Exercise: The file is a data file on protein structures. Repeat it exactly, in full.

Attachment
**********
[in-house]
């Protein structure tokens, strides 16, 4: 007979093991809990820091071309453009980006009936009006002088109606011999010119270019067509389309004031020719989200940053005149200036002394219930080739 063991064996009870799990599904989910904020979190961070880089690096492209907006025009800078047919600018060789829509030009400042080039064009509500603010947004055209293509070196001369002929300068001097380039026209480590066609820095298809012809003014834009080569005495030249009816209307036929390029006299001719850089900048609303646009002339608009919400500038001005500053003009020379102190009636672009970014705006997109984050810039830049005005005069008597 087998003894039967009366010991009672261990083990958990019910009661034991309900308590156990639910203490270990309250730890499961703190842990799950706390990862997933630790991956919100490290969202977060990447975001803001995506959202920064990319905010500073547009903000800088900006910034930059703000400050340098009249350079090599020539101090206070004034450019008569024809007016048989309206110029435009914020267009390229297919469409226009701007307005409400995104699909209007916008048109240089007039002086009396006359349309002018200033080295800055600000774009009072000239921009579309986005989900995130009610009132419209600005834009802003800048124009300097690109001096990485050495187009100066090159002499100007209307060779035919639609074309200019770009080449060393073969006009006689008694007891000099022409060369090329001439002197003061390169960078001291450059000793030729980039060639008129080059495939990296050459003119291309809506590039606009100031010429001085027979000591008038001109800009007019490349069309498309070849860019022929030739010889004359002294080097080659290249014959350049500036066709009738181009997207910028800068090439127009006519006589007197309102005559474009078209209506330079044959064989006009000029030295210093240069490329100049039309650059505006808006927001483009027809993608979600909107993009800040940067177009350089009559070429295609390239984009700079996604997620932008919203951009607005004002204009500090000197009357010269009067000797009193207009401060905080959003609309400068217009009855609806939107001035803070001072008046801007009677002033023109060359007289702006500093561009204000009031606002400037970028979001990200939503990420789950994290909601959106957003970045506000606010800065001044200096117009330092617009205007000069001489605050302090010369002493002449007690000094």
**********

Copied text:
[in-house]
């Protein structure tokens, strides 16, 4: 007979093991809990820091071309453009980006009936009006002088109606011999010119270019067509389309004031020719989200940053005149200036002394219930080739 063991064996009870799990599904989910904020979190961070880089690096492209907006025009800078047919600018060789829509030009400042080039064009509500603010947004055209293509070196001369002929300068001097380039026209480590066609820095298809012809003014834009080569005495030249009816209307036929390029006299001719850089900048609303646009002339608009919400500038001005500053003009020379102190009636672009970014705006997109984050810039830049005005005069008597 087998003894039967009366010991009672261990083990958990019910009661034991309900308590156990639910203490270990309250730890499961703190842990799950706390990862997933630790991956919100490290969202977060990447975001803001995506959202920064990319905010500073547009903000800088900006910034930059703000400050340098009249350079090599020539101090206070004034450019008569024809007016048989309206110029435009914020267009390229297919469409226009701007307005409400995104699909209007916008048109240089007039002086009396006359349309002018200033080295800055600000774009009072000239921009579309986005989900995130009610009132419209600005834009802003800048124009300097690109001096990485050495187009100066090159002499100007209307060779035919639609074309200019770009080449060393073969006009006689008694007891000099022409060369090329001439002197003061390169960078001291450059000793030729980039060639008129080059495939990296050459003119291309809506590039606009100031010429001085027979000591008038001109800009007019490349069309498309070849860019022929030739010889004359002294080097080659290249014959350049500036066709009738181009997207910028800068090439127009006519006589007197309102005559474009078209209506330079044959064989006009000029030295210093240069490329100049039309650059505006808006927001483009027809993608979600909107993009800040940067177009350089009559070429295609390239984009700079996604997620932008919203951009607005004002204009500090000197009357010269009067000797009193207009401060905080959003609309400068217009009855609806939107001035803070001072008046801007009677002033023109060359007289702006500093561009204000009031606002400037970028979001990200939503990420789950994290909601959106957003970045506000606010800065001044200096117009330092617009205007000069001489605050302090010369002493002449007690000094």